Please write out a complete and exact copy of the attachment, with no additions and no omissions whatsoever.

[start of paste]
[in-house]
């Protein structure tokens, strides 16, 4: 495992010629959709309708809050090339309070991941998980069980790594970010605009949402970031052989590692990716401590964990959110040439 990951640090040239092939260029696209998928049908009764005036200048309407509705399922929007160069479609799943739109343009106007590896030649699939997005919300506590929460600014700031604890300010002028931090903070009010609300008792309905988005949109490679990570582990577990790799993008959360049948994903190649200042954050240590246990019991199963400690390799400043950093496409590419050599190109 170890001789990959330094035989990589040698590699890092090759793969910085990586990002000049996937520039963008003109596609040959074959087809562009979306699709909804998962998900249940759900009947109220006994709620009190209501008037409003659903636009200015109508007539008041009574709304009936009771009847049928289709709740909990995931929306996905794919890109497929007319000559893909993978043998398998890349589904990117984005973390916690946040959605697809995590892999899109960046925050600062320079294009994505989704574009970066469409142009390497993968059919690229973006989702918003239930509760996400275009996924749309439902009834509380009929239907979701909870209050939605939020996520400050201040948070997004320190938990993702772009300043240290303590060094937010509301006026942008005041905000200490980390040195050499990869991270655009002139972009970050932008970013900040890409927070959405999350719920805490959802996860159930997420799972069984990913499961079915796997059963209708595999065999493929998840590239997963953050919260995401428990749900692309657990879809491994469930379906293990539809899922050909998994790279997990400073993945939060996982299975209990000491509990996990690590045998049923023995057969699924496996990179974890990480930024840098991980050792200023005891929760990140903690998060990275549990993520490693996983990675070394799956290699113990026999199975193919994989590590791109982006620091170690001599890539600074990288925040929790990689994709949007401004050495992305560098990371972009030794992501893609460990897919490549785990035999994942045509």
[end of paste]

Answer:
[in-house]
């Protein structure tokens, strides 16, 4: 495992010629959709309708809050090339309070991941998980069980790594970010605009949402970031052989590692990716401590964990959110040439 990951640090040239092939260029696209998928049908009764005036200048309407509705399922929007160069479609799943739109343009106007590896030649699939997005919300506590929460600014700031604890300010002028931090903070009010609300008792309905988005949109490679990570582990577990790799993008959360049948994903190649200042954050240590246990019991199963400690390799400043950093496409590419050599190109 170890001789990959330094035989990589040698590699890092090759793969910085990586990002000049996937520039963008003109596609040959074959087809562009979306699709909804998962998900249940759900009947109220006994709620009190209501008037409003659903636009200015109508007539008041009574709304009936009771009847049928289709709740909990995931929306996905794919890109497929007319000559893909993978043998398998890349589904990117984005973390916690946040959605697809995590892999899109960046925050600062320079294009994505989704574009970066469409142009390497993968059919690229973006989702918003239930509760996400275009996924749309439902009834509380009929239907979701909870209050939605939020996520400050201040948070997004320190938990993702772009300043240290303590060094937010509301006026942008005041905000200490980390040195050499990869991270655009002139972009970050932008970013900040890409927070959405999350719920805490959802996860159930997420799972069984990913499961079915796997059963209708595999065999493929998840590239997963953050919260995401428990749900692309657990879809491994469930379906293990539809899922050909998994790279997990400073993945939060996982299975209990000491509990996990690590045998049923023995057969699924496996990179974890990480930024840098991980050792200023005891929760990140903690998060990275549990993520490693996983990675070394799956290699113990026999199975193919994989590590791109982006620091170690001599890539600074990288925040929790990689994709949007401004050495992305560098990371972009030794992501893609460990897919490549785990035999994942045509």